Michael Mann is close to a deal to helm 20th Century Fox’s Go Like Hell. The film is based on the book by A.J. Baime, which focuses on the 1966 battle between Ford and Ferrari when an American car won the Le Mans race for the first time in history. Baime’s story focuses on Henry Ford II, young visionary Lee Iacocca, and former racing champion turned engineer Carroll Shelby. The three worked together to reinvent the Ford company and eventually became the first Americans to win the 24-Hours of Le Mans race in France.
Showblitz reports that while no casting has begun, Brad Pitt has been considered as the lead. Mann has a number of projects that he’s considering as his next directing vehicle, including an adaptation of Bernard Cornwell’s Agincourt, a novel centered around the 15th century Battle of Agincourt. He’s also circling the adventure film Gold, produced by Paul Haggis. Hit the jump to read a synopsis of Baime’s Go Like Hell.
By the early 1960s, the Ford Motor Company, built to bring automobile transportation to the masses, was falling behind. Young Henry Ford II, who had taken the reins of his grandfather’s company with little business experience to speak of, knew he had to do something to shake things up. Baby boomers were taking to the road in droves, looking for speed not safety, style not comfort. Meanwhile, Enzo Ferrari, whose cars epitomized style, lorded it over the European racing scene. He crafted beautiful sports cars, “science fiction on wheels,” but was also called “the Assassin” because so many drivers perished while racing them.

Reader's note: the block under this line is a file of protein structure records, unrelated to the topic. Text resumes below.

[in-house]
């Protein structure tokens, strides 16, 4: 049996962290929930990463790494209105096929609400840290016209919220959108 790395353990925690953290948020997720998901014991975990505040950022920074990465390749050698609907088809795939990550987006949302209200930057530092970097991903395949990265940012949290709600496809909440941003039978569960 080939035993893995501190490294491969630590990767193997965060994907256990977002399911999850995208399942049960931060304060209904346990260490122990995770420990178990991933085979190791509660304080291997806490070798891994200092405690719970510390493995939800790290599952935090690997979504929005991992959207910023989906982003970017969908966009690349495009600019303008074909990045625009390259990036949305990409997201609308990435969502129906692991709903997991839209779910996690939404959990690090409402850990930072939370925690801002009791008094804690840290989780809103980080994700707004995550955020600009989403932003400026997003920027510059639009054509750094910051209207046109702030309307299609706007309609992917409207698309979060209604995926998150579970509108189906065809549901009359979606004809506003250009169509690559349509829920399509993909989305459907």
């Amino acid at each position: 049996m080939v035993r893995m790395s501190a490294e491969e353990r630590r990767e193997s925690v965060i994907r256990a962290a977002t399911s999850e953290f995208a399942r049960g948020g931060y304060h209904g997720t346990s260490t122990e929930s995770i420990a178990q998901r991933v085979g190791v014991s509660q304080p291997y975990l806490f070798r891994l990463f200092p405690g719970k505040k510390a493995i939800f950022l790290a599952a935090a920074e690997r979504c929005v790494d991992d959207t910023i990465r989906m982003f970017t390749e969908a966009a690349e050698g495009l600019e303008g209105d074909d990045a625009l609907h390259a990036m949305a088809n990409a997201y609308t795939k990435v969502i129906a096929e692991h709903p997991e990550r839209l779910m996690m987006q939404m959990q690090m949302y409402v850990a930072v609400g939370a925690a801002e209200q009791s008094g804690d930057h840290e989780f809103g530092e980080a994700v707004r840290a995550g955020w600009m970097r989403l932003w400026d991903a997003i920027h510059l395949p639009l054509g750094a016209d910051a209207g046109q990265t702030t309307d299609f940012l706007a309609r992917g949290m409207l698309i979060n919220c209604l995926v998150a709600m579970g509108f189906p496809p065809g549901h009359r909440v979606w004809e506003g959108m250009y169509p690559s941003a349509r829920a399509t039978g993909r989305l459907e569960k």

Go Like Hell tells the remarkable story of how Henry Ford II, with the help of a young visionary named Lee Iacocca and a former racing champion turned engineer, Carroll Shelby, concocted a scheme to reinvent the Ford company. They would enter the high-stakes world of European car racing, where an adventurous few threw safety and sanity to the wind. They would design, build, and race a car that could beat Ferrari at his own game at the most prestigious and brutal race in the world, something no American car had ever done.
Go Like Hell transports readers to a risk-filled, glorious time in this brilliant portrait of a rivalry between two industrialists, the cars they built, and the “pilots” who would drive them to victory, or doom. [Amazon]